'PRINSES ENSEMBLE' Live in Concert

A Concert by the ‘PRINSES ENSEMBLE
Organised by the ‘Hyderabad Western Music Foundation’
At the Kohinoor, Taj Deccan
On 7th March 2010
 
 
An Utterly Charming Evening
It was an utterly charming evening! Not just for the selection of music that was played, and the young musician’s proficiency, ardour and attention to detail, but also for their personal charm, simplicity and buoyant youthfulness.
 
While they are not really an ensemble, what has brought these young musicians together is that they are all winners of various prizes at the prestigious Prinses Christina Concours Competitions that are held in Netherlands. And the musicians, all three young women, Rianne Jongsma, flute, Andrea Vasi, piano, and Nora Fischer, soprano performed like professionals, going ahead with the show even though the only male performer and equally important musician, violinist Bas Treub, was indisposed.
 
The concert programme
The concert programme was built around each musician, and so, the first part was flute and piano, the second part would have been violin and piano, but this did not happen, the third part was piano and the fourth part was Soprano and piano. Since the violinist was not well, it was decided that there would not be an interval and the audience could enjoy the music without interruption.
 
The evening began with a short ‘no frills’ introduction by Joe Koster, director of the Hyderabad Western Music Foundation, who is responsible for the concert along with Anand Singh Bawa, the Prinses Christina Concours and the Taj Deccan; the rest of the evening was left to the young musicians to perform.
 
Rianne Jongsma
It started with the flute. And the Flute was played by Rianne Jongsma, just 20 years old; the youngest of the musicians,ss Rianne has won prizes in the Prinses Christina Concours in 2006 and 2007; is the first flute player of the Frisian Youth orchestra and the Dutch Youth Orchestra and has toured several countries before this tour of India.
 
Rianne started off with the Rondo in E, a little known piece by F.X. Mozart, W.A Mozart’s youngest son. This melodic piece was a good vehicle to showcase the beauty and purity of tone of Rainne’s flute. Her next piece was again was from the ‘Suite for flute and piano’ opus 34: Scherzo and Romance by C.M. Widor, the brisk scherzo leading to the dreamy and imaginative romance. And she continued with Antonin Dvorak’s ‘Humoresque, No 7’, for flute and piano. This piece was familiar to the most of the audience who enjoyed the performance. Both Rianne the flautist and Andrea Vasi the pianist played with competence and lyricism.
 
Andrea Vasi
Next was the turn of Andrea Vasi, just 21 years old, this petite young pianist has won the Prinses Chritina Concours competitions in 2004 and 2006, she has also won the international Steinway competition in 2006, and has performed at concerts throughout the world. She is an amazingly sensitive pianist. 
 
Andrea Vasi played Ludwig van Beethtoven’s Six Bagatellen Op. 126. This collection of 6 pieces is played in order as a single work and is regarded as a unit. The opening piece bagatelle 1. ‘Adante con moto’ is a serene pleasant and light, followed by bagatelle 2. ‘Allegro’ which is lively, playful yet with some stormy passages, bagatelle 3. ‘Andante’ tranquil and serene. Bagatelle 4. ‘Presto’ was full of driving rhythms. And 5. Quasi allegretto was gentle and dreamy, and 6 ‘Presto – Andanteamabile e con moto – Presto’ begins in a surge and swirl becomes calm and collected and ends with a return to the heroic surge of the opening theme. Andrea played with the great effect, absolute assurance and control creating an intense atmosphere as the pieces required, which was in turns dynamic and tender, intimate and heroic. It was a superb experience to listen to Andrea Vasi.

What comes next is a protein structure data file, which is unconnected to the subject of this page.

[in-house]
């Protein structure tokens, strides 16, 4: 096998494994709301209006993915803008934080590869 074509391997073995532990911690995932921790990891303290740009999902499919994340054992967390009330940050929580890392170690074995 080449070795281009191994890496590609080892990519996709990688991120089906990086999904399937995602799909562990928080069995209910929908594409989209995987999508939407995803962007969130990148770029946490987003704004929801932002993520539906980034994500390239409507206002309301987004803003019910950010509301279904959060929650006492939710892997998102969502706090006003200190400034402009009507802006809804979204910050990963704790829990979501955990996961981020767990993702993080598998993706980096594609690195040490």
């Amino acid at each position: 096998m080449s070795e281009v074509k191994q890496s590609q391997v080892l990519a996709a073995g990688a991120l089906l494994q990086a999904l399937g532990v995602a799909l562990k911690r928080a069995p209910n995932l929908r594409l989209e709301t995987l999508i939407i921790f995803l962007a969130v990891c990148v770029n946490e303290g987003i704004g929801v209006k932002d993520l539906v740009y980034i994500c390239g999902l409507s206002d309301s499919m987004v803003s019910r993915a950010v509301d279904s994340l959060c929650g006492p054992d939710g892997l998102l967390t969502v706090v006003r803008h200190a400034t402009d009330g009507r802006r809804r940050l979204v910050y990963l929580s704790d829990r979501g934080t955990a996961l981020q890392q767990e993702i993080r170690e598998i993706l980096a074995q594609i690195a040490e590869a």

Nora Fischer
And then came the 23 year old, vivacious soprano, Nora Fischer, she was a burst of fresh air, a breeze, a storm in an already charged atmosphere. Perhaps it was the giggling fit that overcame Nora and Andrea who accompanied her; triggered off by a reluctant mike stand and the inadvertent sounds it produced while it was being adjusted for height; but the giggling fit helped add to the sense of lightness and fun and underlined the charm of their youth in a musically charged atmosphere.
 
Nora Fischer started her set with a pretty Swedish psalm, ‘Sion Klagar’ a capella, for the next five pieces she was accompanied by Andrea Vasi on the Piano, beautifully rendering the songs ‘Chanson de la Mariee’ by Maurice Ravel, ‘The Plaint’ by H. Purcell, ‘Nana’ by Manuel de Falla, ‘Fantoches’ by Claude Debussy, and finally George Gershwins ‘Summertime’. Nora’s voice showed exceptional depth and feeling for the music she was doing, her voice light textured yet full bodied, refreshingly transparent and understated. The human voice as a delightful instrument of music, which reflected different moods and intimations! It was a pleasure to hear her.
 
Its Summertime
As an encore, the three musicians got together to do ‘Summertime’ again, but this time in a different interpretation, which was if possible, even better than it was done previously, not just because of the addition of the flute which was very good, but because the interpretation and arrangement pulled at different emotional strings in an already overwhelmed audience.          

The show ended as it began, simply and elegantly, and the three performers whose personal charm was overwhelmed by their musical ability were given bouquets by the organisers.